Parliamentary troops driven from this position are said to have been routed; some through Old Brentford toward London but others into the River Thames with a significant number drowning, though probably less than the two hundred claimed in one royalist account. The parliamentary troops forced into the Thames must have been prevented from retreating toward London by royalist forces that had either worked around the right flank of the parliamentary defensive position through the enclosure and houses - making the barricade position untenable, or by a sudden breakthrough, exploited by the royalists with speed, that forced the parliamentarians defending the left flank anchored on the river to surrender or swim.
The royalists continued their advance through Old Brentford only to encounter fresh parliamentary troops in an open field outside the town, possibly as far as Turnham Green. These were the green coats of John Hampden’s regiment of foot, which were said, unsourced, by one nineteenth century historian to have come from Uxbridge, but are more likely to have advanced from Acton. According to one parliamentary news sheet, Hampden’s troops charged the royalist forces five times in order to cover the retreat of what remained of Hollis’ and Brooke’s regiments toward Hammersmith. By now it was late afternoon and, with the light fading and royalist forces exhausted from around four hours of combat, the opposing forces disengaged.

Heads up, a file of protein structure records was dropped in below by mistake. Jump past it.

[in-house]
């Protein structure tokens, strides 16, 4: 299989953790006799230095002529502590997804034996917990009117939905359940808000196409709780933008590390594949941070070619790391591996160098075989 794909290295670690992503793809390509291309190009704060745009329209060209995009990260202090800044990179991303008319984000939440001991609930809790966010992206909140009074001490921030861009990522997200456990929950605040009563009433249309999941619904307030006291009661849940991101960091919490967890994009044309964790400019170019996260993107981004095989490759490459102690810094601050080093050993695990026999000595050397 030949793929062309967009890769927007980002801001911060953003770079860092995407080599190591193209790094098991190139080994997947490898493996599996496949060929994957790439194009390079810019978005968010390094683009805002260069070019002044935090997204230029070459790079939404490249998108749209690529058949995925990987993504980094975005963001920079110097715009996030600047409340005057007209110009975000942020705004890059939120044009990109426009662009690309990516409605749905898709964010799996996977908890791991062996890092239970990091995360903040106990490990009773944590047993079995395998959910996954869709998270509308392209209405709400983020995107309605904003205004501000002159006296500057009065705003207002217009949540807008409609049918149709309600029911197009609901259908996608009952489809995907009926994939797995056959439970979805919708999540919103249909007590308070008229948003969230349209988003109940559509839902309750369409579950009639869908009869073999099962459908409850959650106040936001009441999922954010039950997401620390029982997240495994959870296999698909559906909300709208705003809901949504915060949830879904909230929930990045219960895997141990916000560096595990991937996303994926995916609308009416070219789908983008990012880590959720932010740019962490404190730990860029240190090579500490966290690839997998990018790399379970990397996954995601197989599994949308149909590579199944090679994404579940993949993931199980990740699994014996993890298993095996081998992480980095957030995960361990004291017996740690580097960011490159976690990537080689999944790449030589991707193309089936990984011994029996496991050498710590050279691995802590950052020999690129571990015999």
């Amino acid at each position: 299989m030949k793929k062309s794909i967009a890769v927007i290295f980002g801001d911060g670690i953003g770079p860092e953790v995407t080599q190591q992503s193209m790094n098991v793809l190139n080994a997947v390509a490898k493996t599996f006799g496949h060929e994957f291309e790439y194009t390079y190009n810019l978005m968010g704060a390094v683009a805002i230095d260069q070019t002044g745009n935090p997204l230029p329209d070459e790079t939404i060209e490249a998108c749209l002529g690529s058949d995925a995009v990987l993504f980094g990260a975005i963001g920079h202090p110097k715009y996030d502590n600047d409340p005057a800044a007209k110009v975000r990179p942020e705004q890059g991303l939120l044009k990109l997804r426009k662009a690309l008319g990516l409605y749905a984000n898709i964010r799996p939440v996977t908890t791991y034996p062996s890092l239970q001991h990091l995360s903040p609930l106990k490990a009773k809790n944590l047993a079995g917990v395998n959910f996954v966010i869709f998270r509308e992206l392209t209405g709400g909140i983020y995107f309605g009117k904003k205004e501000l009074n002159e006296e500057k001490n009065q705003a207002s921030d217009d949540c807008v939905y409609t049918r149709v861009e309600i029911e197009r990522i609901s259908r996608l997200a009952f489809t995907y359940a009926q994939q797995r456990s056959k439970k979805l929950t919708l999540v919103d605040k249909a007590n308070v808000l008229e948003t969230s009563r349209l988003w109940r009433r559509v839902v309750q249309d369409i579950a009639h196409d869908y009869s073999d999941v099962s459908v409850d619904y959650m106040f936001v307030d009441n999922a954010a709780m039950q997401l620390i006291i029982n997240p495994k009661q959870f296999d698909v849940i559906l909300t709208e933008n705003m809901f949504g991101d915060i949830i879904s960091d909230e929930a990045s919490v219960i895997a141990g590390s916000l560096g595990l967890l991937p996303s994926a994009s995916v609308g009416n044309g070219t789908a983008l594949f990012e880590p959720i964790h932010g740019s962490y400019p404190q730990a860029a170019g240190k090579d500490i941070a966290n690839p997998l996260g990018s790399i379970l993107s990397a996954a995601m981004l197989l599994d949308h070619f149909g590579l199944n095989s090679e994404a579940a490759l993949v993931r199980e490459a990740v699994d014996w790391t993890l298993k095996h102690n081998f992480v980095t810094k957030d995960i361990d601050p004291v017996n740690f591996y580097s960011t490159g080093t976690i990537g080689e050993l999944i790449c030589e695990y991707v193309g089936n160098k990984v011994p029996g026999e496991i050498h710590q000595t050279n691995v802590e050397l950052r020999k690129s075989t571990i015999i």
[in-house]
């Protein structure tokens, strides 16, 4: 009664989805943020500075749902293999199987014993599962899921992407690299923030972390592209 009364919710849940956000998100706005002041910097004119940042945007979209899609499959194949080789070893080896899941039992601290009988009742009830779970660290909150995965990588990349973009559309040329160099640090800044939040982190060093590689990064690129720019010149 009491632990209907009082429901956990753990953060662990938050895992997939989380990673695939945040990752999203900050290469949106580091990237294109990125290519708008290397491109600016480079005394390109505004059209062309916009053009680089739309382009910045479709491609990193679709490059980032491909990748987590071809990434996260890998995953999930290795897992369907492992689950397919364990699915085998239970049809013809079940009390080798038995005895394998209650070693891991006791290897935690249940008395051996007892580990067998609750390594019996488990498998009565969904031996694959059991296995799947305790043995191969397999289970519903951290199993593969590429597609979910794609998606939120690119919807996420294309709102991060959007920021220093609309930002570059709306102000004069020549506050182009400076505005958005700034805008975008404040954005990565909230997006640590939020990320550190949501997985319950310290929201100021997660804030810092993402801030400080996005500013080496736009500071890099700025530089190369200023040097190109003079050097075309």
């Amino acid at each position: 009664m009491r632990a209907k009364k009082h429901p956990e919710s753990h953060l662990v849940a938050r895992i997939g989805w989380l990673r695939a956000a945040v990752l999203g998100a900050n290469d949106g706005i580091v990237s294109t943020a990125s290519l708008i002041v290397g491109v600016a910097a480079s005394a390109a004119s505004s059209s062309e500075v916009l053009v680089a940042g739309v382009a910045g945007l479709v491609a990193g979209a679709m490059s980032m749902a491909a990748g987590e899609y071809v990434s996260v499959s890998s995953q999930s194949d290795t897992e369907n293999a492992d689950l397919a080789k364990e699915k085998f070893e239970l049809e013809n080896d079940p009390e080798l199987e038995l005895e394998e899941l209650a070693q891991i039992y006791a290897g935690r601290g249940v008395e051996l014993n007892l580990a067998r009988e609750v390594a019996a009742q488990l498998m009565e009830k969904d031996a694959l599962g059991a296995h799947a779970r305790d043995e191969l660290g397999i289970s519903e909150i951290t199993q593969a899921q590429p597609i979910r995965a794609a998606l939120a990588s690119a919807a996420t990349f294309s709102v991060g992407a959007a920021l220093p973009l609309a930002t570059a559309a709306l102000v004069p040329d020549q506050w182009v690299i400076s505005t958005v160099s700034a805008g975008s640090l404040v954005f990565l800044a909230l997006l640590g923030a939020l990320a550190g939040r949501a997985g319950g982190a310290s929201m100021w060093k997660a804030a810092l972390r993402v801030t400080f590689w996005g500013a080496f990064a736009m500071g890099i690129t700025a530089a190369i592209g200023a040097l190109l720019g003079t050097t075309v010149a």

Once captured, Brentford was sacked, according to the Venetian ambassador on Prince Rupert’s orders. After drinking heavily the royalist soldiers were said to have taken “money, linnen, wollen, bedding, wearing apparell, horses, cows, swine, hens. And all manner of victuals. Also pewter, brasse, Iron pots and kettles“. The damage was so great that parliament ordered that all parishes in London should contribute to the relief of Brentford’s inhabitants and money was still being paid for this purpose in 1654. Whilst subsequent parliamentary news books made much propaganda from the royalist sack of Brentford, a parliamentarian search for provisions in Brentford prior to the attack must have been responsible for at least some of the spoil.
After the battle Rupert ordered one royalist foot regiment to Syon House, to the south-west of Brentford, in order to prevent any landing from the Thames by parliamentary troops in the royal army’s rear. Whether this was on Ruthven’s orders or at Rupert’s own initiative is unclear.
Following the confrontation between the royal army and the combined parliamentary field army and London militia at Turnham Green on 13 November, the King was forced to abandon his advance on London and, after raiding into Surrey, subsequently went into winter quarters at Oxford.